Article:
Free Our Homes 

Statue of man on horse with golden dome of the state house in background

Freedom From Bullying, Mobbing, and Hostile Environment Harassment 

The Office of the Tenant Advocate

See update at

§ An office of the tenant advocate shall be established within the Office of the Attorney General. The office shall assure that the rights of all tenants living in public or subsidized housing are protected, with the primary focus to hold landlords or housing authorities accountable for situations of hostile environment harassment.

We all need to be safe and secure in our homes—a basic human right protected by law and in our lease agreements with the landlord. The landlord is responsible for assuring the safety and peaceful enjoyment of every tenant. Unfortunately, in many multifamily buildings and settlements, including public and subsidized developments, bullying and mobbing create fear and insecurity.  Police and other agencies have no authority to intervene when bullying, mobbing, and harassment threaten our safety and well-being; thus we have no remedy when the landlord fails to assure our rights. 

The Commission on Bullying conducted a survey of 617 residents and staff of public and subsidized housing among the 92,000 tenants of 1,400 housing developments for the elderly and disabled, almost half (286 out of 617 responses or 46%) reported being bullied in their housing community. About 29% of respondents lived where mobbing likely took place; at least two persons were reported bullied there.

At the fall 2017 convention of the Mass Union of Public Housing Tenants, about 80 out of 100 tenant leaders reported they had been bullied or had witnessed bullying in their housing communities.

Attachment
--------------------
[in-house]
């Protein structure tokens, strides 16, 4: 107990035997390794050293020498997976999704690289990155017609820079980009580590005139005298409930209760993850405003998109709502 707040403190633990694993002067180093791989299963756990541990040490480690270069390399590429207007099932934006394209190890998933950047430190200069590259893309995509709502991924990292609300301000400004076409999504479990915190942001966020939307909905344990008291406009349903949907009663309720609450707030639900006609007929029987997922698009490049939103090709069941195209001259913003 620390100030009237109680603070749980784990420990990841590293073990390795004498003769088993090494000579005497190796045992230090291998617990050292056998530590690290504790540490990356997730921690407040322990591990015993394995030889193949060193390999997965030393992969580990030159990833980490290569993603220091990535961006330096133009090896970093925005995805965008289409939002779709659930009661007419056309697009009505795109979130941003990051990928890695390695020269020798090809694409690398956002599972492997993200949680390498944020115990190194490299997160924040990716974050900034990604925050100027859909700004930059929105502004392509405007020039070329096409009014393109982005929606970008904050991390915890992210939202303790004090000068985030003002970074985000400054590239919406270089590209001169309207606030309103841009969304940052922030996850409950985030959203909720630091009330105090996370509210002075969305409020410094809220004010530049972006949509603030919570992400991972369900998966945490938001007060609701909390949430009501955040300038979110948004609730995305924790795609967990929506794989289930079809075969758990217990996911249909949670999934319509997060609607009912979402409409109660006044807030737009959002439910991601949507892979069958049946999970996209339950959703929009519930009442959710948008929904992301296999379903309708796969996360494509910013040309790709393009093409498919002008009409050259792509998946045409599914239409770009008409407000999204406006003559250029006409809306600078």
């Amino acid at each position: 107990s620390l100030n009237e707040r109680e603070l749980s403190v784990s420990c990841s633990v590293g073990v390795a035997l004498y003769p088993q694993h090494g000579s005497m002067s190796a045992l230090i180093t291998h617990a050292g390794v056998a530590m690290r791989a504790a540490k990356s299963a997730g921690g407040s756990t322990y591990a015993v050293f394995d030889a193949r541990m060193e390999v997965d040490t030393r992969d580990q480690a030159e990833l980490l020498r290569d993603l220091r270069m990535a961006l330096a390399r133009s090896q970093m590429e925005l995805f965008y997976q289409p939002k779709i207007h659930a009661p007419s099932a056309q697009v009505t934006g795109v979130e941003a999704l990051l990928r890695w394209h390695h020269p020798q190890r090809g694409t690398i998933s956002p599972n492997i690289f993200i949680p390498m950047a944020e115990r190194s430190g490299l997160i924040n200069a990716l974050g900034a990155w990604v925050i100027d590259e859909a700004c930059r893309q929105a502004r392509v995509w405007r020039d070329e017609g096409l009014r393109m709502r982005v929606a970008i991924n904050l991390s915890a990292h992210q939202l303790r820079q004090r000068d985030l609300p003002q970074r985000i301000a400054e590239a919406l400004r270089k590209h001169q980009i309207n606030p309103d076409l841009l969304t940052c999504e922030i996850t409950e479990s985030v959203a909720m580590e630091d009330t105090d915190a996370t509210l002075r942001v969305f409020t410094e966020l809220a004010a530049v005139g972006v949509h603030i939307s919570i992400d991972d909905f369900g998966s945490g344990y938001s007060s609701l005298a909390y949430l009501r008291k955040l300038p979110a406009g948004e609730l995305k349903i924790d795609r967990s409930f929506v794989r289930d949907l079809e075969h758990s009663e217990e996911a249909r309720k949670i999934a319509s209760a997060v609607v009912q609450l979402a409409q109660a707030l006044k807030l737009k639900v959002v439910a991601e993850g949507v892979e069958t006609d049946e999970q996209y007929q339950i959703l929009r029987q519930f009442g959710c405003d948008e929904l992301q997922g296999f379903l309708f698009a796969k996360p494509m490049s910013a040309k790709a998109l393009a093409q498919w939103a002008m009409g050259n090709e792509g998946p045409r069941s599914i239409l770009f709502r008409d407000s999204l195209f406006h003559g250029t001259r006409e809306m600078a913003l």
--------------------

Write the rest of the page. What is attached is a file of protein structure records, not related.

Based on extensive research including by the Commission on Bullying and testimony before the Joint Committee on Housing on Beacon Hill, we have concluded that mobbing needs to be controlled before it is possible to address bullying and develop a positive community environment. Therefore, there must be a way to hold the landlord accountable to assure the safety, security, and well-being of tenants, and we propose legislation to do just that.

This legislation aims to protect all persons, including tenants and visitors, in the covered residential settings from hostile environment harassment. Hostile environment harassment is the most severe form of aggression short of physical assault whereby tenants can be harmed and prevented from enjoying their tenancy.

This legislation aims to hold the landlord (owner of subsidized housing, or housing authority for public housing) and their agents responsible for preventing any bullying, group mobbing, or institutional mobbing; including bullying by the landlord and their agents; by individual tenants; and by groups of tenants; and of all targets, individuals or groups.